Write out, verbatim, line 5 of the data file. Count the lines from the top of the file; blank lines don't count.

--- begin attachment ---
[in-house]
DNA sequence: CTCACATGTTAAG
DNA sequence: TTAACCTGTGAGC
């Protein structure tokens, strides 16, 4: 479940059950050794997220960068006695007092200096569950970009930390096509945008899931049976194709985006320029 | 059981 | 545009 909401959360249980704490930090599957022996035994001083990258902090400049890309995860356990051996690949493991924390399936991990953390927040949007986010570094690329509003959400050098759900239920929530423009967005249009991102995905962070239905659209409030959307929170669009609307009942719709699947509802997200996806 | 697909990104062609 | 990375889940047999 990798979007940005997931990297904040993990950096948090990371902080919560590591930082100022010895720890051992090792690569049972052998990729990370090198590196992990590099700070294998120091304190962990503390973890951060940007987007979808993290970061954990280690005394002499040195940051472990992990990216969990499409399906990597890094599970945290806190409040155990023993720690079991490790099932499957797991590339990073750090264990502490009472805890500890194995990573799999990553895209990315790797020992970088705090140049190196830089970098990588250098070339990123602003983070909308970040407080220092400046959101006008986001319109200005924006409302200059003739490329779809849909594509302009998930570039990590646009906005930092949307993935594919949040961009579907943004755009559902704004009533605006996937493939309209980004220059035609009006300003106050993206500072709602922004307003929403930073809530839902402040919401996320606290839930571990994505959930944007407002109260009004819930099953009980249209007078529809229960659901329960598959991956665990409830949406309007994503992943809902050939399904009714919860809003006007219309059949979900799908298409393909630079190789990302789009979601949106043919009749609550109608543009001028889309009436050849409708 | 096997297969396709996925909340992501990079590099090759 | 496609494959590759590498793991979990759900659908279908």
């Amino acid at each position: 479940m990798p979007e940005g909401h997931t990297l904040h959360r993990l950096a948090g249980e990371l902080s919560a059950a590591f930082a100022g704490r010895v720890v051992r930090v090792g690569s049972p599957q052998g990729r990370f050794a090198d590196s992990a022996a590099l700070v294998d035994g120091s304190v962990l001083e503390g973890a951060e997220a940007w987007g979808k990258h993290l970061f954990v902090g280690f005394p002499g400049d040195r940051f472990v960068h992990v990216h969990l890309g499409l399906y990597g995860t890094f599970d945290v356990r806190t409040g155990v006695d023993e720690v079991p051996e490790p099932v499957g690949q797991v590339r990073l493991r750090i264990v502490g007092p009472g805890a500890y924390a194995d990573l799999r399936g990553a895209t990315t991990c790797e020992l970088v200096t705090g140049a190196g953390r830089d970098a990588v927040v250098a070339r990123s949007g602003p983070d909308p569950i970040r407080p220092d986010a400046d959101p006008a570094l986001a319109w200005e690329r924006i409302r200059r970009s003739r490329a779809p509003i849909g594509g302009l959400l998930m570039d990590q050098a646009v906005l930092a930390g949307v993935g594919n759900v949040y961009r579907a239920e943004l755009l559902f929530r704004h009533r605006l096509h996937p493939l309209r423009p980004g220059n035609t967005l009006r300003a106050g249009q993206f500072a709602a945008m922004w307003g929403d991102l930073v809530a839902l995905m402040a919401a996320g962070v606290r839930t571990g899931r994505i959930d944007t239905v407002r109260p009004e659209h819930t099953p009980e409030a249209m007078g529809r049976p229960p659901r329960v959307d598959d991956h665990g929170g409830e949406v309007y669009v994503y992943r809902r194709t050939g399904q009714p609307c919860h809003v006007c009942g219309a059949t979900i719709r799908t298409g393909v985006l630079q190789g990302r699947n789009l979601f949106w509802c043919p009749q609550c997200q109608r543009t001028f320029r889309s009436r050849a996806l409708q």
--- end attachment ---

């Amino acid at each position: 479940m990798p979007e940005g909401h997931t990297l904040h959360r993990l950096a948090g249980e990371l902080s919560a059950a590591f930082a100022g704490r010895v720890v051992r930090v090792g690569s049972p599957q052998g990729r990370f050794a090198d590196s992990a022996a590099l700070v294998d035994g120091s304190v962990l001083e503390g973890a951060e997220a940007w987007g979808k990258h993290l970061f954990v902090g280690f005394p002499g400049d040195r940051f472990v960068h992990v990216h969990l890309g499409l399906y990597g995860t890094f599970d945290v356990r806190t409040g155990v006695d023993e720690v079991p051996e490790p099932v499957g690949q797991v590339r990073l493991r750090i264990v502490g007092p009472g805890a500890y924390a194995d990573l799999r399936g990553a895209t990315t991990c790797e020992l970088v200096t705090g140049a190196g953390r830089d970098a990588v927040v250098a070339r990123s949007g602003p983070d909308p569950i970040r407080p220092d986010a400046d959101p006008a570094l986001a319109w200005e690329r924006i409302r200059r970009s003739r490329a779809p509003i849909g594509g302009l959400l998930m570039d990590q050098a646009v906005l930092a930390g949307v993935g594919n759900v949040y961009r579907a239920e943004l755009l559902f929530r704004h009533r605006l096509h996937p493939l309209r423009p980004g220059n035609t967005l009006r300003a106050g249009q993206f500072a709602a945008m922004w307003g929403d991102l930073v809530a839902l995905m402040a919401a996320g962070v606290r839930t571990g899931r994505i959930d944007t239905v407002r109260p009004e659209h819930t099953p009980e409030a249209m007078g529809r049976p229960p659901r329960v959307d598959d991956h665990g929170g409830e949406v309007y669009v994503y992943r809902r194709t050939g399904q009714p609307c919860h809003v006007c009942g219309a059949t979900i719709r799908t298409g393909v985006l630079q190789g990302r699947n789009l979601f949106w509802c043919p009749q609550c997200q109608r543009t001028f320029r889309s009436r050849a996806l409708q």